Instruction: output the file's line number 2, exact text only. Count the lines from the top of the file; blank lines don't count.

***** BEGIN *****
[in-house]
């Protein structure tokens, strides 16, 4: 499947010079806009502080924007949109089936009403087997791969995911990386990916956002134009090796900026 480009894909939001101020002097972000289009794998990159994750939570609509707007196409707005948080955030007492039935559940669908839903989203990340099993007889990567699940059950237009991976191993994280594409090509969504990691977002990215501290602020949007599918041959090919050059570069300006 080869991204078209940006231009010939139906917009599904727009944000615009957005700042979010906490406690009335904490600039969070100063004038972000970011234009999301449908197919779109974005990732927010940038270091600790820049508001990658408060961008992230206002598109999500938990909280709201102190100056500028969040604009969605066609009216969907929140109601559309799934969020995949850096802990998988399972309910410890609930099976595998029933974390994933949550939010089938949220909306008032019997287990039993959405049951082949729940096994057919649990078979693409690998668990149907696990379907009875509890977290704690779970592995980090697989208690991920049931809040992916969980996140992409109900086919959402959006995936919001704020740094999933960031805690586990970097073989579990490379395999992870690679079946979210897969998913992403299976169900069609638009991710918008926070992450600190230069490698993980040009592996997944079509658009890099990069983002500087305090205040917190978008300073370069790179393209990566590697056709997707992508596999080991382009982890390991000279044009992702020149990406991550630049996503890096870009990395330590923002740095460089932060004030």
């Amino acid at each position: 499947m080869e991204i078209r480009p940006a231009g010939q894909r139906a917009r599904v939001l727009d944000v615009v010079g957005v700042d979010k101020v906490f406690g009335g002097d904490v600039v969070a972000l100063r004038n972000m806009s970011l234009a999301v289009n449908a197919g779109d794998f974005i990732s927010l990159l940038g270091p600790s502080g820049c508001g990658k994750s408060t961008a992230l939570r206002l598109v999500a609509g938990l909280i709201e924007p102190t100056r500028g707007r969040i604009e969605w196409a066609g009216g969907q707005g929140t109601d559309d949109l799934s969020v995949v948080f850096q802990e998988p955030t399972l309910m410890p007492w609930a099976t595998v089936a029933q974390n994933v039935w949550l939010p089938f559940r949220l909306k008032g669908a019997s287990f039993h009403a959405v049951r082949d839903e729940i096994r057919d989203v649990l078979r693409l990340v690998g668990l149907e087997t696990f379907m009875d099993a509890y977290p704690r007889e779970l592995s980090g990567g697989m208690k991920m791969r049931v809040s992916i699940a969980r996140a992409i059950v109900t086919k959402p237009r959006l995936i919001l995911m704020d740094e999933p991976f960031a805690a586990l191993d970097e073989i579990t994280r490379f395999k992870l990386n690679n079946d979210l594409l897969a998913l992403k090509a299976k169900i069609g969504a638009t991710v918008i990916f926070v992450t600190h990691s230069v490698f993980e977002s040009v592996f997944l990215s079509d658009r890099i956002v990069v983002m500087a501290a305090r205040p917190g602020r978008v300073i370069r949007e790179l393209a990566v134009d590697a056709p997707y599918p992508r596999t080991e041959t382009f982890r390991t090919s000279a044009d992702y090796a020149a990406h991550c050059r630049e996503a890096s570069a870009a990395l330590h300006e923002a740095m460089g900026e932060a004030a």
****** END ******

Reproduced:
């Protein structure tokens, strides 16, 4: 499947010079806009502080924007949109089936009403087997791969995911990386990916956002134009090796900026 480009894909939001101020002097972000289009794998990159994750939570609509707007196409707005948080955030007492039935559940669908839903989203990340099993007889990567699940059950237009991976191993994280594409090509969504990691977002990215501290602020949007599918041959090919050059570069300006 080869991204078209940006231009010939139906917009599904727009944000615009957005700042979010906490406690009335904490600039969070100063004038972000970011234009999301449908197919779109974005990732927010940038270091600790820049508001990658408060961008992230206002598109999500938990909280709201102190100056500028969040604009969605066609009216969907929140109601559309799934969020995949850096802990998988399972309910410890609930099976595998029933974390994933949550939010089938949220909306008032019997287990039993959405049951082949729940096994057919649990078979693409690998668990149907696990379907009875509890977290704690779970592995980090697989208690991920049931809040992916969980996140992409109900086919959402959006995936919001704020740094999933960031805690586990970097073989579990490379395999992870690679079946979210897969998913992403299976169900069609638009991710918008926070992450600190230069490698993980040009592996997944079509658009890099990069983002500087305090205040917190978008300073370069790179393209990566590697056709997707992508596999080991382009982890390991000279044009992702020149990406991550630049996503890096870009990395330590923002740095460089932060004030």